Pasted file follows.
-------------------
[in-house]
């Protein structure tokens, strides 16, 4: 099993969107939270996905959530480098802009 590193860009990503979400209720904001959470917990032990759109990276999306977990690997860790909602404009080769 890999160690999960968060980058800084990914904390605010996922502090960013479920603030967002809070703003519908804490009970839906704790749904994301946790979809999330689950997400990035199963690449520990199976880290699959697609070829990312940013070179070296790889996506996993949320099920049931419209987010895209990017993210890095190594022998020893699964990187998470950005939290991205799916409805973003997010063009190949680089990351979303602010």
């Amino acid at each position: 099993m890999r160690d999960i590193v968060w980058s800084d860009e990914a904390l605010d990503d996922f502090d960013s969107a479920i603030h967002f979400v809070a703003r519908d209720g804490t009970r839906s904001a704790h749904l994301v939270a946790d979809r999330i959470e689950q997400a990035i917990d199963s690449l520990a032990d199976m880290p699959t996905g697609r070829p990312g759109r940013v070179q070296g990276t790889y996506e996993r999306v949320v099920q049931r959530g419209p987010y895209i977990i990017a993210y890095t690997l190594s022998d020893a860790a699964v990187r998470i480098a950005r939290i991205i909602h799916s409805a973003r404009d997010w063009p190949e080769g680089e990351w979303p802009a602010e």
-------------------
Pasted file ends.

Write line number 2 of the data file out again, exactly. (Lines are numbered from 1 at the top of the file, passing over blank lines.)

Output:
């Protein structure tokens, strides 16, 4: 099993969107939270996905959530480098802009 590193860009990503979400209720904001959470917990032990759109990276999306977990690997860790909602404009080769 890999160690999960968060980058800084990914904390605010996922502090960013479920603030967002809070703003519908804490009970839906704790749904994301946790979809999330689950997400990035199963690449520990199976880290699959697609070829990312940013070179070296790889996506996993949320099920049931419209987010895209990017993210890095190594022998020893699964990187998470950005939290991205799916409805973003997010063009190949680089990351979303602010």